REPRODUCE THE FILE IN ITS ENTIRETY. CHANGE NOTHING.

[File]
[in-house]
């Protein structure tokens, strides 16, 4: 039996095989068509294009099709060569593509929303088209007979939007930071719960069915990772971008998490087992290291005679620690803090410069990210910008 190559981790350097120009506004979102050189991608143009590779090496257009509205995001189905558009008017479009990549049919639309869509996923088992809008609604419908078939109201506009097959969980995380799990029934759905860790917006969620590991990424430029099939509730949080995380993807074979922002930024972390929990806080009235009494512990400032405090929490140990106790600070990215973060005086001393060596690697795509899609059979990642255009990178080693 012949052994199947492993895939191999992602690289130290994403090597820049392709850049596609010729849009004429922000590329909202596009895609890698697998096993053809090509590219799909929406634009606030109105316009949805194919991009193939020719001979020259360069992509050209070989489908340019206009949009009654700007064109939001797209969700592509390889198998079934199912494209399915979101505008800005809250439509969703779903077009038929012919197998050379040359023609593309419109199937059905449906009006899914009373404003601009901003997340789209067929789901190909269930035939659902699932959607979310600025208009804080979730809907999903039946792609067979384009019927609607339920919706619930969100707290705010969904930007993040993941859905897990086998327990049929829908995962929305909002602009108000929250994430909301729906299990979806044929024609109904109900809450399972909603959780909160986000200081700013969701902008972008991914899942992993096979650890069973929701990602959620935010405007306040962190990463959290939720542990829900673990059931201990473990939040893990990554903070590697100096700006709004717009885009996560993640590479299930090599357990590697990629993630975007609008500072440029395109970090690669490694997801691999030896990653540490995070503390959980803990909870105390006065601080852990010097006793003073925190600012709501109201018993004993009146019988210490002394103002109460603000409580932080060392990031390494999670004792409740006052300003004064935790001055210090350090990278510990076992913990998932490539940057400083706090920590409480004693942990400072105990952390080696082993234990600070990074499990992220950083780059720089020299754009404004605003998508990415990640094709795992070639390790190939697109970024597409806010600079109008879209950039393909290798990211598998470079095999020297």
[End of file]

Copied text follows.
[in-house]
């Protein structure tokens, strides 16, 4: 039996095989068509294009099709060569593509929303088209007979939007930071719960069915990772971008998490087992290291005679620690803090410069990210910008 190559981790350097120009506004979102050189991608143009590779090496257009509205995001189905558009008017479009990549049919639309869509996923088992809008609604419908078939109201506009097959969980995380799990029934759905860790917006969620590991990424430029099939509730949080995380993807074979922002930024972390929990806080009235009494512990400032405090929490140990106790600070990215973060005086001393060596690697795509899609059979990642255009990178080693 012949052994199947492993895939191999992602690289130290994403090597820049392709850049596609010729849009004429922000590329909202596009895609890698697998096993053809090509590219799909929406634009606030109105316009949805194919991009193939020719001979020259360069992509050209070989489908340019206009949009009654700007064109939001797209969700592509390889198998079934199912494209399915979101505008800005809250439509969703779903077009038929012919197998050379040359023609593309419109199937059905449906009006899914009373404003601009901003997340789209067929789901190909269930035939659902699932959607979310600025208009804080979730809907999903039946792609067979384009019927609607339920919706619930969100707290705010969904930007993040993941859905897990086998327990049929829908995962929305909002602009108000929250994430909301729906299990979806044929024609109904109900809450399972909603959780909160986000200081700013969701902008972008991914899942992993096979650890069973929701990602959620935010405007306040962190990463959290939720542990829900673990059931201990473990939040893990990554903070590697100096700006709004717009885009996560993640590479299930090599357990590697990629993630975007609008500072440029395109970090690669490694997801691999030896990653540490995070503390959980803990909870105390006065601080852990010097006793003073925190600012709501109201018993004993009146019988210490002394103002109460603000409580932080060392990031390494999670004792409740006052300003004064935790001055210090350090990278510990076992913990998932490539940057400083706090920590409480004693942990400072105990952390080696082993234990600070990074499990992220950083780059720089020299754009404004605003998508990415990640094709795992070639390790190939697109970024597409806010600079109008879209950039393909290798990211598998470079095999020297």